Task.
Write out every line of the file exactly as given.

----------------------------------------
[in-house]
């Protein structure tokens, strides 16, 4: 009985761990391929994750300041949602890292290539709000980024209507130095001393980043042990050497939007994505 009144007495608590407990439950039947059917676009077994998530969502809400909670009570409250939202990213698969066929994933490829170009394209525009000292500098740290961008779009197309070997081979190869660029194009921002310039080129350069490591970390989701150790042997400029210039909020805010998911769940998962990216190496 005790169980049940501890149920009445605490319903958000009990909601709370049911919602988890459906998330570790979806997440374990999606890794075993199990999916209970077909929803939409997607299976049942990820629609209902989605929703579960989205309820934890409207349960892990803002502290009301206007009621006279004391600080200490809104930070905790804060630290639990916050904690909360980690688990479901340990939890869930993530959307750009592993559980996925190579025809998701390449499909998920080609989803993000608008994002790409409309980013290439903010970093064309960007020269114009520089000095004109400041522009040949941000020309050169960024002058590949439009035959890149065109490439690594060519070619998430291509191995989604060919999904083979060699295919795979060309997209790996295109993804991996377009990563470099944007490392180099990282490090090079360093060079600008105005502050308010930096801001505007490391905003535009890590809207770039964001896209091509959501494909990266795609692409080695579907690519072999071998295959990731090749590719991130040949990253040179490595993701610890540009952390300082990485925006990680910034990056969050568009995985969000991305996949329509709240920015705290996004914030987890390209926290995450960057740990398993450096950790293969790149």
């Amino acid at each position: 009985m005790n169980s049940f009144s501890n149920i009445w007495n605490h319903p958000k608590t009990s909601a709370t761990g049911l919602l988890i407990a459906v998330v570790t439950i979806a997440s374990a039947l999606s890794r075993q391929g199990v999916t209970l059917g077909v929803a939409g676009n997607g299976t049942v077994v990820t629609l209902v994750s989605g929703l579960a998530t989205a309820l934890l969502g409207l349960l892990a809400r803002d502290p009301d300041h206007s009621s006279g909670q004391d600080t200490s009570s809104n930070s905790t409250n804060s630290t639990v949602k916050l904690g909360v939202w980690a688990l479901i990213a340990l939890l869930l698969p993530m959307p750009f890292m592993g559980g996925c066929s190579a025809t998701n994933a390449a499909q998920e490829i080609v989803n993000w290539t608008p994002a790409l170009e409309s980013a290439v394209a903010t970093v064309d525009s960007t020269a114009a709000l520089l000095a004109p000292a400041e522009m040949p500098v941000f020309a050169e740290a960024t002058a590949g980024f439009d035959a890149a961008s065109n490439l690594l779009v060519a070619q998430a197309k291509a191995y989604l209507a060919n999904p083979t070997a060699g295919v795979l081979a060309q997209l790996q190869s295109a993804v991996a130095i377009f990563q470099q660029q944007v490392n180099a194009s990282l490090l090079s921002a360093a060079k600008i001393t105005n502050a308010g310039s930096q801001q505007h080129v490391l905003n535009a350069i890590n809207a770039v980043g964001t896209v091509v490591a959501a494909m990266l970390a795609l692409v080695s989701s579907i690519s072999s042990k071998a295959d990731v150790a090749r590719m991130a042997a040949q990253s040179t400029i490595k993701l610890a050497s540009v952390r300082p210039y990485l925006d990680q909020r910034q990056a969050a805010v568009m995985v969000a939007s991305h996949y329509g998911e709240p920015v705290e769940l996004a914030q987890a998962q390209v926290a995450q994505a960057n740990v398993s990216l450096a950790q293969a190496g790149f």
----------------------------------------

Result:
[in-house]
């Protein structure tokens, strides 16, 4: 009985761990391929994750300041949602890292290539709000980024209507130095001393980043042990050497939007994505 009144007495608590407990439950039947059917676009077994998530969502809400909670009570409250939202990213698969066929994933490829170009394209525009000292500098740290961008779009197309070997081979190869660029194009921002310039080129350069490591970390989701150790042997400029210039909020805010998911769940998962990216190496 005790169980049940501890149920009445605490319903958000009990909601709370049911919602988890459906998330570790979806997440374990999606890794075993199990999916209970077909929803939409997607299976049942990820629609209902989605929703579960989205309820934890409207349960892990803002502290009301206007009621006279004391600080200490809104930070905790804060630290639990916050904690909360980690688990479901340990939890869930993530959307750009592993559980996925190579025809998701390449499909998920080609989803993000608008994002790409409309980013290439903010970093064309960007020269114009520089000095004109400041522009040949941000020309050169960024002058590949439009035959890149065109490439690594060519070619998430291509191995989604060919999904083979060699295919795979060309997209790996295109993804991996377009990563470099944007490392180099990282490090090079360093060079600008105005502050308010930096801001505007490391905003535009890590809207770039964001896209091509959501494909990266795609692409080695579907690519072999071998295959990731090749590719991130040949990253040179490595993701610890540009952390300082990485925006990680910034990056969050568009995985969000991305996949329509709240920015705290996004914030987890390209926290995450960057740990398993450096950790293969790149």
């Amino acid at each position: 009985m005790n169980s049940f009144s501890n149920i009445w007495n605490h319903p958000k608590t009990s909601a709370t761990g049911l919602l988890i407990a459906v998330v570790t439950i979806a997440s374990a039947l999606s890794r075993q391929g199990v999916t209970l059917g077909v929803a939409g676009n997607g299976t049942v077994v990820t629609l209902v994750s989605g929703l579960a998530t989205a309820l934890l969502g409207l349960l892990a809400r803002d502290p009301d300041h206007s009621s006279g909670q004391d600080t200490s009570s809104n930070s905790t409250n804060s630290t639990v949602k916050l904690g909360v939202w980690a688990l479901i990213a340990l939890l869930l698969p993530m959307p750009f890292m592993g559980g996925c066929s190579a025809t998701n994933a390449a499909q998920e490829i080609v989803n993000w290539t608008p994002a790409l170009e409309s980013a290439v394209a903010t970093v064309d525009s960007t020269a114009a709000l520089l000095a004109p000292a400041e522009m040949p500098v941000f020309a050169e740290a960024t002058a590949g980024f439009d035959a890149a961008s065109n490439l690594l779009v060519a070619q998430a197309k291509a191995y989604l209507a060919n999904p083979t070997a060699g295919v795979l081979a060309q997209l790996q190869s295109a993804v991996a130095i377009f990563q470099q660029q944007v490392n180099a194009s990282l490090l090079s921002a360093a060079k600008i001393t105005n502050a308010g310039s930096q801001q505007h080129v490391l905003n535009a350069i890590n809207a770039v980043g964001t896209v091509v490591a959501a494909m990266l970390a795609l692409v080695s989701s579907i690519s072999s042990k071998a295959d990731v150790a090749r590719m991130a042997a040949q990253s040179t400029i490595k993701l610890a050497s540009v952390r300082p210039y990485l925006d990680q909020r910034q990056a969050a805010v568009m995985v969000a939007s991305h996949y329509g998911e709240p920015v705290e769940l996004a914030q987890a998962q390209v926290a995450q994505a960057n740990v398993s990216l450096a950790q293969a190496g790149f």